Mathematics Stack Exchange is a question and answer site for people studying math at any level and professionals in related fields. Join them; it only takes a minute:

Sign up
Here's how it works:
  1. Anybody can ask a question
  2. Anybody can answer
  3. The best answers are voted up and rise to the top

In a grid of variable width, with a variable number of columns having a minimum and maximum allowed width, how can I calculate the number of columns for any given grid width so they fall within the minimum and maximum allowed column width?

Phrased differently, if I have a magical shrinking chess board, and each tile on the board must be between 2cm-3cm wide, is it possible to calculate how many tiles are allowed in each row so that each tile falls between the minimum and maximum allowed widths as the board shrinks?

Sorry if this is a ridiculous question, I am a UI developer with no maths background. :)

share|cite|improve this question
It's not clear what's changing and what's constant. You say the number of columns is variable, which sounds like you are saying the number of tiles in each row changes over time; but then you ask how many tiles are allowed in each row, which makes it sound like the number of tiles in each row doesn't change over time. – Gerry Myerson May 6 '12 at 3:19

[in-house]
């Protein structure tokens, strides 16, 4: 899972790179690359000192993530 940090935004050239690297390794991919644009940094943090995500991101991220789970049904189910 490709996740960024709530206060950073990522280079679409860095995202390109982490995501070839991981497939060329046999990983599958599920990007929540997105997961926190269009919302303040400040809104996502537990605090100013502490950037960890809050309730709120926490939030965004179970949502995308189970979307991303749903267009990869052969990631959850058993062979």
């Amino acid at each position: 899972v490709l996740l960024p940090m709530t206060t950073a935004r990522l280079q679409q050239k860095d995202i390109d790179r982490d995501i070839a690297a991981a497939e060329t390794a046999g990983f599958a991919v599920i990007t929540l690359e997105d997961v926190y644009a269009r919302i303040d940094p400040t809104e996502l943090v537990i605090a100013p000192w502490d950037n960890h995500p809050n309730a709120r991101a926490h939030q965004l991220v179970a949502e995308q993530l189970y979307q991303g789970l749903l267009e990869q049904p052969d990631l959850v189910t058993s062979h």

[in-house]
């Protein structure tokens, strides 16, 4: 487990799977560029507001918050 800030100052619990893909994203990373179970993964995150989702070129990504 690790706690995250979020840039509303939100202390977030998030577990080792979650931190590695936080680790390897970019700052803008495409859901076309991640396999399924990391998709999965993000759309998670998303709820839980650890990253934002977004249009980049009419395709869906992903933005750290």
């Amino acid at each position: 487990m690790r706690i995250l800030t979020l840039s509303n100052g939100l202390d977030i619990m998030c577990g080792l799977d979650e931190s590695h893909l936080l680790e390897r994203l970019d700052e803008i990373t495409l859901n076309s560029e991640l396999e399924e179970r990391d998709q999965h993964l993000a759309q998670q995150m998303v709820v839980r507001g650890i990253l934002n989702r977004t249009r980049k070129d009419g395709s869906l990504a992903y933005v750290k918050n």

What do you want to do if the minimum and maximum column widths are $10$ and $12$, and the grid is $25$ units wide? – Rahul May 6 '12 at 3:20
up vote 2 down vote accepted

It is not a ridiculous question, but maybe not well stated. If your input is the w=width and mnc=minimum column width, mxc=maximum column width, the minimum number of tiles is $\frac w{mxc}$ rounded up to the next whole number. The maximum number of tiles is $\frac w{mnc}$ rounded down. This works if the tiles can be any rational width. If they need to be integral, it is harder. Is that what you were looking for?

share|cite|improve this answer

Your Answer


By posting your answer, you agree to the privacy policy and terms of service.

Not the answer you're looking for? Browse other questions tagged or ask your own question.